In our QUEST FOR THE BEST OF THE FEST we turned our attention this week to preparations. Head of Production John Bayley was very generous with his time to answer some questions about the the work that gets done before Sydney Festival 2019.
SAG: There are so many venues across the festival, 32 by my count from the back of the program. I imagine each would have very specific challenges so as to bring the physical place in line with the artistic requirements?
JOHN: At the festival we always try to choose the right venue for the show. That’s the ideal. When that’s not possible we work closely with the venue to understand just how far we can push and what we can do to make a show work.
Our aim is to create an environment where an artist can do their best work. Sometimes we create that environment in the space , but also it can be by surrounding the artist with the best people or equipment for their show. All of us enjoy the challenge of making a venue work.
SAG: A venue like the Magic Mirrors Spiegeltent must need to be incredibly flexible in its lighting and sound rig given the number of performances and limited time between them? Does it come fully populated and then each show is designed from a set rig or are the artist requirements in the design before the bump-in?
JOHN: The Magic Mirrors Spiegeltent is a venue we know intimately so the incoming creative teams are carefully briefed about what is possible . Our programming team is also very adept at choosing the right work for the space.
Having said that we do tend to base the lighting rig around the needs of the ‘House Show’ as a starting point and the sound is designed to be a full range system for the tent.
Again it’s about good people working together to get the best results from a constrained space. Of course, the Spiegeltent helps a lot in that regard because people just love being in it so lots of special effects are not required.
SAG: Some setups must be very labour intensive and require expert handling? I’m really looking forward to the Nick Cave crystals, UNTIL, at Carriageworks but it seems like a mammoth task.
JOHN: The festival directly handles the tech for many events in the Festival , but not all. The UNTIL exhibition is being entirely handled by the team at Carriageworks who are incredibly skilled at installing works of this nature. This is one we just get to walk through after all the hard work is done !
SAG: The Festival ranges in venue size from the intimacy of the Seidler Salon Series in heritage buildings to the massive set-up for the Symphony in the Park. Where do the big headaches lie: restricted, protective setups or starting from scratch?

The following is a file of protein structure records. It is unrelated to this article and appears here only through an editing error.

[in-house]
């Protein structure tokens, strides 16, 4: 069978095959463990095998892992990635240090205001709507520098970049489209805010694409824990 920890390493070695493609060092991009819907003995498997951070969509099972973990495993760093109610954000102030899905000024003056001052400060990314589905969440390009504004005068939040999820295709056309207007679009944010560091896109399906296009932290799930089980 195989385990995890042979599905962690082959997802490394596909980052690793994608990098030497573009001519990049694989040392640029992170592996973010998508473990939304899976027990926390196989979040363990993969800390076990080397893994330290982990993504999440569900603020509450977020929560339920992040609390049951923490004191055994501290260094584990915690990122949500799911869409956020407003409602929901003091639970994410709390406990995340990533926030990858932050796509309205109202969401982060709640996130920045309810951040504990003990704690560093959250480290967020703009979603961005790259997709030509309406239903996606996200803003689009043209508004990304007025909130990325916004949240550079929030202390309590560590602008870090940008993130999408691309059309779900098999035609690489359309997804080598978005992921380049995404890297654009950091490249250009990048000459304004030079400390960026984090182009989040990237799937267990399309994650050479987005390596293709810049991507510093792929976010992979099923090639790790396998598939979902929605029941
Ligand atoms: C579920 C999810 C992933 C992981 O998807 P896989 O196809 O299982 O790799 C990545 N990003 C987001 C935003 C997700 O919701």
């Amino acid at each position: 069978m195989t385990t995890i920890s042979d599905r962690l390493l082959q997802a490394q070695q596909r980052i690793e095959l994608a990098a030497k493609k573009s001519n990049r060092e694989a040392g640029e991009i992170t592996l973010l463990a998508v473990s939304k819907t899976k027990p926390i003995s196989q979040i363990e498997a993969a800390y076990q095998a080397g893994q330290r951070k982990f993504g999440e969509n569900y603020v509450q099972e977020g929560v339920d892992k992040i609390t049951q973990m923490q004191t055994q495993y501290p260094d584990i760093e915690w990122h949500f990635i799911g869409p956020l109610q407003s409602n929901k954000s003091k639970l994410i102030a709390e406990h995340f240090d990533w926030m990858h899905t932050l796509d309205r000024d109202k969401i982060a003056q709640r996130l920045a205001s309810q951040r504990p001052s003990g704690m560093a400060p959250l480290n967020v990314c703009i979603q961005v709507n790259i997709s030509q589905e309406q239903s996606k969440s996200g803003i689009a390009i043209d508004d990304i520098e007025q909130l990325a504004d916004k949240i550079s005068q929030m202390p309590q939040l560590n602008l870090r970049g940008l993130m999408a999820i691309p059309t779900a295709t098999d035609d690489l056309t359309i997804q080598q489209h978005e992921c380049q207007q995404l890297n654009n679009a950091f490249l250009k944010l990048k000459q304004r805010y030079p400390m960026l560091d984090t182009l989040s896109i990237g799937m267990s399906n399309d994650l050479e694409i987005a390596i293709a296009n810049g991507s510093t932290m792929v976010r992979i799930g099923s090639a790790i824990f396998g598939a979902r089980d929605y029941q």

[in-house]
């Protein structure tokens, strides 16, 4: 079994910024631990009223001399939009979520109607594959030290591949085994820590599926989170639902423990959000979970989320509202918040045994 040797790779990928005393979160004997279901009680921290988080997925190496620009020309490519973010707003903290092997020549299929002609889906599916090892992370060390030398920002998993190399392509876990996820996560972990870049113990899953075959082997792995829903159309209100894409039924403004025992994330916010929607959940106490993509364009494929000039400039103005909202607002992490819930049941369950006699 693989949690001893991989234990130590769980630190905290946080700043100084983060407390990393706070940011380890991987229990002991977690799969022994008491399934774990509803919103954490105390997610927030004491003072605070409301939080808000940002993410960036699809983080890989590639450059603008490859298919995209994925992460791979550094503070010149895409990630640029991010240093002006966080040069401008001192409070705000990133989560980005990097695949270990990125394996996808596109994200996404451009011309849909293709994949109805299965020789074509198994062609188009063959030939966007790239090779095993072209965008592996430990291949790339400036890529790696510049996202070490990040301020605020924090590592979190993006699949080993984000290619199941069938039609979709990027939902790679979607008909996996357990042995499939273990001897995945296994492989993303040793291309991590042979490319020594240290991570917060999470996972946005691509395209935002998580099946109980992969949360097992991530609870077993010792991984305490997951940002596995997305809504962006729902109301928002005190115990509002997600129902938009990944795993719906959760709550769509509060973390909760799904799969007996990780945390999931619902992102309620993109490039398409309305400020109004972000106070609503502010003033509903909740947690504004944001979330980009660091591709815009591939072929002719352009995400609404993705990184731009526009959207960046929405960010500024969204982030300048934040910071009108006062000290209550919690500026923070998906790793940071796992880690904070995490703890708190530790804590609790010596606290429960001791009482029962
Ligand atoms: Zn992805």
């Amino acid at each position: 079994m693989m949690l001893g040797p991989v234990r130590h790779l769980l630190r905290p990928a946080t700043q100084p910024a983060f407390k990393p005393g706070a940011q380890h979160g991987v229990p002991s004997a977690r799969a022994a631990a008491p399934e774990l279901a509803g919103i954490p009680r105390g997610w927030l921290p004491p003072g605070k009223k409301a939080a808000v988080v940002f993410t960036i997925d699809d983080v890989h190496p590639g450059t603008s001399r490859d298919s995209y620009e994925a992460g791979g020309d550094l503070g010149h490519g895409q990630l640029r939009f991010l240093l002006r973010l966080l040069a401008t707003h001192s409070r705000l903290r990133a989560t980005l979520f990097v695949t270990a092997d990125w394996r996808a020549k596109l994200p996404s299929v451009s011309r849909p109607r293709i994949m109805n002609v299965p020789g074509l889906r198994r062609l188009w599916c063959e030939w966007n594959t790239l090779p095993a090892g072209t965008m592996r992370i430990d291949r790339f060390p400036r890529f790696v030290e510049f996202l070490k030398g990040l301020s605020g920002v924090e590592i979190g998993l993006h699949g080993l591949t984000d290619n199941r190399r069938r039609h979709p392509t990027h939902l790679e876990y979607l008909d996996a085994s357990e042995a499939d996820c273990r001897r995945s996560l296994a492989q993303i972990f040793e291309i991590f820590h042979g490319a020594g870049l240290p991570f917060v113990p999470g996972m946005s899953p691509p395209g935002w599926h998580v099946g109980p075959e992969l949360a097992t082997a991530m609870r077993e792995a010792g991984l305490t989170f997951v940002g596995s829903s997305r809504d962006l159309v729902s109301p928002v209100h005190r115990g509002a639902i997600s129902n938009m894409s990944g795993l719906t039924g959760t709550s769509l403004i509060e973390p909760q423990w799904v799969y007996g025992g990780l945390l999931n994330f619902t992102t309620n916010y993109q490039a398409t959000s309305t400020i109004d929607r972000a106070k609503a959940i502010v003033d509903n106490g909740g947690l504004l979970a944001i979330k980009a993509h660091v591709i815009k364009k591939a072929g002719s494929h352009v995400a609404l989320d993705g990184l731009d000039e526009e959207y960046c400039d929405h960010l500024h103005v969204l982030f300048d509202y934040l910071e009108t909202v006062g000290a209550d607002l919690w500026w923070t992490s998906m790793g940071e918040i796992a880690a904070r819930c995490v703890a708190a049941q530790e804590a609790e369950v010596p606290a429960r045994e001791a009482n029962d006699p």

JOHN: The hidden gem of the Seidler series this year is the Ian Thorpe pool show . It has also been the trickiest (so far) . The plan is to have a the Harpist, Mary Lattimore, playing poolside. Her performance is both acoustic but also uses looping technology to give it an electronic feel.
For this performance the acoustic will be above the water and the electronic will be below . So the audience will be in the water. So will the speakers for the sound .
First challenge , hiring a harp for the gig. The conversations go great until you get to the part about the humid chlorinated atmosphere but amazingly we have secured one. The speakers were the next challenge we were looking at permanent in pool systems until we discovered there is a system used for synchronised swimming. We are in the process of trying to arrange a loan.
Finally, the pool has to continue to operate as a public pool (it’s Sydney in summer after all) so we have to get in , get out and perform after hours!
SAG: Challenge over challenge there. The Festival Garden is always a great meeting place during the Festival. I expect the commitment to sustainability has a considerable focus on that site with so much food and drink available and such a big power draw?
JOHN: We have a commitment to sustainability at the Festival. Wherever we can we reduce ,reuse and recycle. It’s a constant conversation as new technologies become viable. Doing an event is never as sustainable as not doing one , the key is to be constantly working to reduce impact.
So we create a flexible power plant that responds to draw rather than providing more power than we need. Waterless toilets, recyclable packaging (hang-on does that need packaging ?) and so on.
JOHN: I have three choices and I have seen them all . ONE INFINITY , just go and thank me later, Gideon Obarzanek is a genius and it’s a unique experience for the audience.
HOME , because this is something you will never see on Netflix and rarely onstage, live to the core and good fun. “
A GHOST IN MY SUITCASE, take the kids , lots of stage magic and a different take on a ghost story.
SAG: There’s great advice from the source. Thank you so much and best wishes for great weather for all of January.